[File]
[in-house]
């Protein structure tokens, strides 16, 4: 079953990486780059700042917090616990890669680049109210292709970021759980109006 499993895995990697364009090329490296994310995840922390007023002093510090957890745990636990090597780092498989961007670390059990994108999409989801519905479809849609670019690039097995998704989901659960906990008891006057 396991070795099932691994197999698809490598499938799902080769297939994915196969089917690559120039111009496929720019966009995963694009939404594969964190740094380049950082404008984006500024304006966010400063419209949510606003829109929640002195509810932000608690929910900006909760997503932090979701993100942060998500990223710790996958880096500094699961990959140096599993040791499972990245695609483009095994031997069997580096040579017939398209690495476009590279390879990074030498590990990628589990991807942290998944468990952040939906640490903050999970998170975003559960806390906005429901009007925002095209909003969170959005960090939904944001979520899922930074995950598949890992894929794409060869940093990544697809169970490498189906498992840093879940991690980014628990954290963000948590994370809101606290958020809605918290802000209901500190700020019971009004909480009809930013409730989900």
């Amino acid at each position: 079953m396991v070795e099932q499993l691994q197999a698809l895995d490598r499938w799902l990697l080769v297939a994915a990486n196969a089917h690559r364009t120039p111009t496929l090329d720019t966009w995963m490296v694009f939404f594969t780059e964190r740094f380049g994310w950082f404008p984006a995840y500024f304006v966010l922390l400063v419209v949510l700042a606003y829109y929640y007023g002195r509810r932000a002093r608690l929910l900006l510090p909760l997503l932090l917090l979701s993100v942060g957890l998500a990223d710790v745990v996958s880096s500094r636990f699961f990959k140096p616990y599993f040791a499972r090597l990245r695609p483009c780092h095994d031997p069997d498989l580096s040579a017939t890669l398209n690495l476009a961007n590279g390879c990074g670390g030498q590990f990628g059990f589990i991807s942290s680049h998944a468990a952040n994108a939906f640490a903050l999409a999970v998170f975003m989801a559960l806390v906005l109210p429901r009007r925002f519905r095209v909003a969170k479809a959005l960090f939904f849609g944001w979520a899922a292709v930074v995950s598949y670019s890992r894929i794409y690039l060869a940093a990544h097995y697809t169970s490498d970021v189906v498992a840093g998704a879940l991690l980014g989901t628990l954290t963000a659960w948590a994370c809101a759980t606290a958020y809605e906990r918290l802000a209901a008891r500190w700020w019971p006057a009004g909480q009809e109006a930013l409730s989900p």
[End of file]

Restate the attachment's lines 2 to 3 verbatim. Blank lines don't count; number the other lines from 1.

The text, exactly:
């Protein structure tokens, strides 16, 4: 079953990486780059700042917090616990890669680049109210292709970021759980109006 499993895995990697364009090329490296994310995840922390007023002093510090957890745990636990090597780092498989961007670390059990994108999409989801519905479809849609670019690039097995998704989901659960906990008891006057 396991070795099932691994197999698809490598499938799902080769297939994915196969089917690559120039111009496929720019966009995963694009939404594969964190740094380049950082404008984006500024304006966010400063419209949510606003829109929640002195509810932000608690929910900006909760997503932090979701993100942060998500990223710790996958880096500094699961990959140096599993040791499972990245695609483009095994031997069997580096040579017939398209690495476009590279390879990074030498590990990628589990991807942290998944468990952040939906640490903050999970998170975003559960806390906005429901009007925002095209909003969170959005960090939904944001979520899922930074995950598949890992894929794409060869940093990544697809169970490498189906498992840093879940991690980014628990954290963000948590994370809101606290958020809605918290802000209901500190700020019971009004909480009809930013409730989900």
């Amino acid at each position: 079953m396991v070795e099932q499993l691994q197999a698809l895995d490598r499938w799902l990697l080769v297939a994915a990486n196969a089917h690559r364009t120039p111009t496929l090329d720019t966009w995963m490296v694009f939404f594969t780059e964190r740094f380049g994310w950082f404008p984006a995840y500024f304006v966010l922390l400063v419209v949510l700042a606003y829109y929640y007023g002195r509810r932000a002093r608690l929910l900006l510090p909760l997503l932090l917090l979701s993100v942060g957890l998500a990223d710790v745990v996958s880096s500094r636990f699961f990959k140096p616990y599993f040791a499972r090597l990245r695609p483009c780092h095994d031997p069997d498989l580096s040579a017939t890669l398209n690495l476009a961007n590279g390879c990074g670390g030498q590990f990628g059990f589990i991807s942290s680049h998944a468990a952040n994108a939906f640490a903050l999409a999970v998170f975003m989801a559960l806390v906005l109210p429901r009007r925002f519905r095209v909003a969170k479809a959005l960090f939904f849609g944001w979520a899922a292709v930074v995950s598949y670019s890992r894929i794409y690039l060869a940093a990544h097995y697809t169970s490498d970021v189906v498992a840093g998704a879940l991690l980014g989901t628990l954290t963000a659960w948590a994370c809101a759980t606290a958020y809605e906990r918290l802000a209901a008891r500190w700020w019971p006057a009004g909480q009809e109006a930013l409730s989900p």